It is three years since United's infamous trip to play another Istanbul club, Galatasaray, when players received death threats and were beaten by police after the game, while more than 200 largely innocent fans were deported. United were held 0-0 and went out of the competition on away goals.
Like England and Poland, United and Istanbul appear to have become strangely linked ever since; this is their third visit in four years.
Gary Pallister said: "We know what to expect this time. The previous experiences stand us in good stead. The first time we went I didn't play, but I remember the reception at the airport. Those nice Turkish fans had banners like 'Welcome to Hell' and 'You will die'. It was unique. It took everybody by surprise."
Pallister then recalled a tale he recently related in the Independent on Sunday. "It was a cracker. I was walking into the foyer of our hotel and I saw a porter. I nodded to him as if to say 'alright?' and he lifted a finger and slid it across his throat from ear to ear. I thought, 'they've even infiltrated the hotel.' I think Peter [Schmeichel] had stoked them up in the first game."
In that match, the Danish goalkeeper grabbed a Turkish supporter who had invaded the pitch to protest in favour of the Kurds. The incident was reprised this weekend when a newspaper suggested he had received a death threat from a Kurdish group. Schmeichel vehemently denied that. "It's crap," he said. "It's embarrassing to read that sort of thing, I am sick of reading things like that. The story is total rubbish.
"We had some rough treatment from the police after the first game but it only lasted 15 seconds. There was a stone thrown at the bus but nothing else. The second trip was fine, just Turkish fans singing around the bus. So what? It's part of the normal atmosphere at a match, especially in that part of the world. You could hardly call it hostile."
The team's reception vindicated his thoughts, although the match itself is likely to be played in a lively environment. Pallister said: "It was a good atmosphere to play in - it is better to play in than something like a morgue. You can take it one of two ways. It can intimidate you or you can laugh about it as we did last time."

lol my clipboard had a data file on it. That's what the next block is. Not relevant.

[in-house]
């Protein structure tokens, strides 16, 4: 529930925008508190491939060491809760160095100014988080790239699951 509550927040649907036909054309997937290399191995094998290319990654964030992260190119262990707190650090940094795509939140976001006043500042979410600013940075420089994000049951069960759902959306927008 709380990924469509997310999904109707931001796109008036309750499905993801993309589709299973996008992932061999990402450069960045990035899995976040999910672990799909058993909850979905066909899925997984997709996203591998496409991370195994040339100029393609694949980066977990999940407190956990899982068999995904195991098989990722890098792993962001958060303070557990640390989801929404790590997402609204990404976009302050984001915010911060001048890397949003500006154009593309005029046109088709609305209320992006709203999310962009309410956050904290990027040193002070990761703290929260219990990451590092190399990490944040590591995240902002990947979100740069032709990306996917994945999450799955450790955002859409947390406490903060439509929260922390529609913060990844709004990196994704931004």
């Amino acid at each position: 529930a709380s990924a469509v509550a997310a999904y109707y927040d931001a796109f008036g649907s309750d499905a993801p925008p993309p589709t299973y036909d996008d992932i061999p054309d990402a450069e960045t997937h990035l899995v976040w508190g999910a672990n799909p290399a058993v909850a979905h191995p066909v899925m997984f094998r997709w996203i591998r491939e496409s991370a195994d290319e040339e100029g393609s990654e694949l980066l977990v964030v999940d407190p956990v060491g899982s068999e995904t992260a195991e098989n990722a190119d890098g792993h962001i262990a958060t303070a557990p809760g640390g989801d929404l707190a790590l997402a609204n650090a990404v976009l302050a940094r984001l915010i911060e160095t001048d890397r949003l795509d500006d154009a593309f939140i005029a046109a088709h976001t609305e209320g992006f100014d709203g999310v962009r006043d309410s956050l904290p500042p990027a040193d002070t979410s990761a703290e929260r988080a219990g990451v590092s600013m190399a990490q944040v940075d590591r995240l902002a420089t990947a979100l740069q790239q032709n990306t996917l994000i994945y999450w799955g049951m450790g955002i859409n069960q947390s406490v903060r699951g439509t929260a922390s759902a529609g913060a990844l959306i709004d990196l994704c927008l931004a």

Pallister's main concern is not so much the Fenerbahce fans as his own back. He missed Manchester United's victory over Liverpool on Saturday with the injury, a recurrence of the problem that put him out of Euro 96.
Pallister did not want to discuss it, but his manager, Alex Ferguson, said: "Neither Pally nor [Ryan] Giggs trained today and I am a bit worried about them. Pally is the biggest concern, I want to see him in training. We have to be really careful with his back. If there are any doubts he won't play, we don't want to exacerbate it."
Giggs has a calf injury but like Paul Scholes and Jordi Cruyff, who also did not train, he is expected to be fit.
They may be in the land of the magic carpet, but United will be hoping a more prosaic wooden board will ease Pallister's worries. For some time, the club has travelled with bed boards for Pallister and Schmeichel, who has also suffered back problems. "We have the board and we will also sit him up the front on the plane and coach where he has more leg room," said Ferguson of Pallister. "You want your experienced players in for this one, they are a good side and really fancy themselves - that may help us."
Ferguson said he would involve Ronny Johnsen, the Norwegian international who was signed from the third Istanbul club, Besiktas, in the summer. "He has played at Fenerbahce and that is important," he said.
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